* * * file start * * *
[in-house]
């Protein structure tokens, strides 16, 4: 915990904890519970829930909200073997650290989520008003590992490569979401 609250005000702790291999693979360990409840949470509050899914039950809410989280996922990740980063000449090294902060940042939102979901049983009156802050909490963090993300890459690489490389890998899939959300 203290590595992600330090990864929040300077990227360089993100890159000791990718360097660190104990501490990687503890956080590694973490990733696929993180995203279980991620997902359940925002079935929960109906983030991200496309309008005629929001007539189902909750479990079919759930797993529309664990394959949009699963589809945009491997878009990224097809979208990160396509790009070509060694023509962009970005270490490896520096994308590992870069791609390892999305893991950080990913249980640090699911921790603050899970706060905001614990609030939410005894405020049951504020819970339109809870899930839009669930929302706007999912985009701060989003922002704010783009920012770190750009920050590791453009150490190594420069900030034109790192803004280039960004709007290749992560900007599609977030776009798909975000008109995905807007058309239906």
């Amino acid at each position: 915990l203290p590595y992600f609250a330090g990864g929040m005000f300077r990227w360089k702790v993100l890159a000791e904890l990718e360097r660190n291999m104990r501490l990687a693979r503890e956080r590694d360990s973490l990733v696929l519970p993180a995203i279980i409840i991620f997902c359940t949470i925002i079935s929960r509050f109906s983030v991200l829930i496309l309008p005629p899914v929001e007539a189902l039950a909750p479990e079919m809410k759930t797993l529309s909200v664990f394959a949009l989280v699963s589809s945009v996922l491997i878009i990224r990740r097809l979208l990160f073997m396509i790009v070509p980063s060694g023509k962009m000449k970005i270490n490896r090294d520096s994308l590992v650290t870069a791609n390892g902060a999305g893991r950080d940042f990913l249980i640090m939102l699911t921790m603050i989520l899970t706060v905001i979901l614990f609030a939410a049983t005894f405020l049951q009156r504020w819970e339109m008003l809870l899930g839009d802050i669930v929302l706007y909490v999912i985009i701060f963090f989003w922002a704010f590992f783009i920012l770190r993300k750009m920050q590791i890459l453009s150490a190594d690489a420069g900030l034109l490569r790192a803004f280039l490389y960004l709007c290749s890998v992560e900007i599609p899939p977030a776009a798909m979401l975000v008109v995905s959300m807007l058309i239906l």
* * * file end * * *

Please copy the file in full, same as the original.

[in-house]
């Protein structure tokens, strides 16, 4: 915990904890519970829930909200073997650290989520008003590992490569979401 609250005000702790291999693979360990409840949470509050899914039950809410989280996922990740980063000449090294902060940042939102979901049983009156802050909490963090993300890459690489490389890998899939959300 203290590595992600330090990864929040300077990227360089993100890159000791990718360097660190104990501490990687503890956080590694973490990733696929993180995203279980991620997902359940925002079935929960109906983030991200496309309008005629929001007539189902909750479990079919759930797993529309664990394959949009699963589809945009491997878009990224097809979208990160396509790009070509060694023509962009970005270490490896520096994308590992870069791609390892999305893991950080990913249980640090699911921790603050899970706060905001614990609030939410005894405020049951504020819970339109809870899930839009669930929302706007999912985009701060989003922002704010783009920012770190750009920050590791453009150490190594420069900030034109790192803004280039960004709007290749992560900007599609977030776009798909975000008109995905807007058309239906």
């Amino acid at each position: 915990l203290p590595y992600f609250a330090g990864g929040m005000f300077r990227w360089k702790v993100l890159a000791e904890l990718e360097r660190n291999m104990r501490l990687a693979r503890e956080r590694d360990s973490l990733v696929l519970p993180a995203i279980i409840i991620f997902c359940t949470i925002i079935s929960r509050f109906s983030v991200l829930i496309l309008p005629p899914v929001e007539a189902l039950a909750p479990e079919m809410k759930t797993l529309s909200v664990f394959a949009l989280v699963s589809s945009v996922l491997i878009i990224r990740r097809l979208l990160f073997m396509i790009v070509p980063s060694g023509k962009m000449k970005i270490n490896r090294d520096s994308l590992v650290t870069a791609n390892g902060a999305g893991r950080d940042f990913l249980i640090m939102l699911t921790m603050i989520l899970t706060v905001i979901l614990f609030a939410a049983t005894f405020l049951q009156r504020w819970e339109m008003l809870l899930g839009d802050i669930v929302l706007y909490v999912i985009i701060f963090f989003w922002a704010f590992f783009i920012l770190r993300k750009m920050q590791i890459l453009s150490a190594d690489a420069g900030l034109l490569r790192a803004f280039l490389y960004l709007c290749s890998v992560e900007i599609p899939p977030a776009a798909m979401l975000v008109v995905s959300m807007l058309i239906l």